Chapter 11: Organizing Drawings with Layers and Object Properties
In This Chapter
Working with layers in your drawing Changing object color, linetype, lineweight, and transparency Changing linetype spacing Specifying which properties you want to match
Until you learn about layers, you draw everything in black or white. Drawing everything in one color is not a very good way to draw — besides, it's boring! If everything is the same color, it's hard to distinguish the various elements of a drawing. If you've followed the exercises throughout this book, you've opened some drawings from the DVD that used various colors and linetypes (such as dashed lines). For example, in some of the architectural drawings, you may have noticed that the walls are a different color than the fixtures in the kitchen. When you create text and dimensions, covered in Chapters 13, 14, and 15, you almost always use a color that stands out from the main model that you're drawing. You can also create objects with varying line widths, called lineweights. Finally, you can set the transparency of objects. This use of color, linetype, lineweight, and transparency helps to organize your drawings, making them easier to understand.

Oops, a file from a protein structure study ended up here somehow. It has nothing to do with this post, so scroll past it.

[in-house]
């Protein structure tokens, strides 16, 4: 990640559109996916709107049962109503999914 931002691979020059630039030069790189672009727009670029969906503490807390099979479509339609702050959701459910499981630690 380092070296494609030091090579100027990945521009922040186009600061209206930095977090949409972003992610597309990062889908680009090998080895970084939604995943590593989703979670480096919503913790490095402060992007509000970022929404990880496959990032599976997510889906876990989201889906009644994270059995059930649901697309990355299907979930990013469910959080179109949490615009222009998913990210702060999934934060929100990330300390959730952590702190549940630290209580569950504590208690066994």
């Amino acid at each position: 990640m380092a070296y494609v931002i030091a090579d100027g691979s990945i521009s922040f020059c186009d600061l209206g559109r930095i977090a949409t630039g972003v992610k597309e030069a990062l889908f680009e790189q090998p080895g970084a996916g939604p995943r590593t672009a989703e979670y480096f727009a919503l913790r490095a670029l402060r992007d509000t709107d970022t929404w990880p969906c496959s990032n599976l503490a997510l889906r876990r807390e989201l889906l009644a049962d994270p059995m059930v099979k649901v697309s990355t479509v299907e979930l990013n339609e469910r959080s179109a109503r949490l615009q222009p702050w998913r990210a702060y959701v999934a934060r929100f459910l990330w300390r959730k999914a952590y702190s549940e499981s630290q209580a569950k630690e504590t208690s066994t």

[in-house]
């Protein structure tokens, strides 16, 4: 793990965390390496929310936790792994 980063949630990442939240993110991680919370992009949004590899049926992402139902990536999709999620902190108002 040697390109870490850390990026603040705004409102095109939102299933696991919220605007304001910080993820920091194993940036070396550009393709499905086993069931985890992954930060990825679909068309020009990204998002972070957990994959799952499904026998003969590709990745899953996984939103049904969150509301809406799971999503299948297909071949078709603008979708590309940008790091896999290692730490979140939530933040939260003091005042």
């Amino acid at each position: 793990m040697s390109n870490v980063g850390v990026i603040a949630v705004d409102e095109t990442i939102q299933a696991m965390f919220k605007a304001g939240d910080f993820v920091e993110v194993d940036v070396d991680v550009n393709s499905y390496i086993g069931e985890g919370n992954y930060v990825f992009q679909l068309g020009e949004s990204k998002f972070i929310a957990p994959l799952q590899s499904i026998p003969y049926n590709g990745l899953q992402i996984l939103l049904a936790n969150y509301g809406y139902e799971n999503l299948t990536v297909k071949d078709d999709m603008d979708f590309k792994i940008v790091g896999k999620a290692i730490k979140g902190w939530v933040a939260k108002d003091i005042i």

Most often, you assign color, linetype, lineweight, and transparency to a layer. A layer is simply an organizational tool that lets you organize the display of objects in your drawing. Every object must be on a layer, and every layer must have a color, a linetype, a lineweight, and a transparency ...